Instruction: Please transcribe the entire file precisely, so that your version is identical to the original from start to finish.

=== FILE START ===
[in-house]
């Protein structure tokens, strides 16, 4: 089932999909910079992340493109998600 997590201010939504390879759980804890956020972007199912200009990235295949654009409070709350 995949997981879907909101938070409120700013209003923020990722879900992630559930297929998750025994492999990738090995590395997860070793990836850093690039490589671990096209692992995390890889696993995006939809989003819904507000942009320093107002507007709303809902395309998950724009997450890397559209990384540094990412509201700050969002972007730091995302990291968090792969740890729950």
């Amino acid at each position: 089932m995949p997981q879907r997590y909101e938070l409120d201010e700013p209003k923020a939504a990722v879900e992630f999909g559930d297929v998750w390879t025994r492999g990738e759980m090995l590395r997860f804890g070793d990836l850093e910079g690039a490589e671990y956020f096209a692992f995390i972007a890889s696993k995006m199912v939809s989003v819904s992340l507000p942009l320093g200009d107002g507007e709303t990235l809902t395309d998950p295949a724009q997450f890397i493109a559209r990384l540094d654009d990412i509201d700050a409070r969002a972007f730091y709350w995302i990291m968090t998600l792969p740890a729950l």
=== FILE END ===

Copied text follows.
[in-house]
């Protein structure tokens, strides 16, 4: 089932999909910079992340493109998600 997590201010939504390879759980804890956020972007199912200009990235295949654009409070709350 995949997981879907909101938070409120700013209003923020990722879900992630559930297929998750025994492999990738090995590395997860070793990836850093690039490589671990096209692992995390890889696993995006939809989003819904507000942009320093107002507007709303809902395309998950724009997450890397559209990384540094990412509201700050969002972007730091995302990291968090792969740890729950």
């Amino acid at each position: 089932m995949p997981q879907r997590y909101e938070l409120d201010e700013p209003k923020a939504a990722v879900e992630f999909g559930d297929v998750w390879t025994r492999g990738e759980m090995l590395r997860f804890g070793d990836l850093e910079g690039a490589e671990y956020f096209a692992f995390i972007a890889s696993k995006m199912v939809s989003v819904s992340l507000p942009l320093g200009d107002g507007e709303t990235l809902t395309d998950p295949a724009q997450f890397i493109a559209r990384l540094d654009d990412i509201d700050a409070r969002a972007f730091y709350w995302i990291m968090t998600l792969p740890a729950l």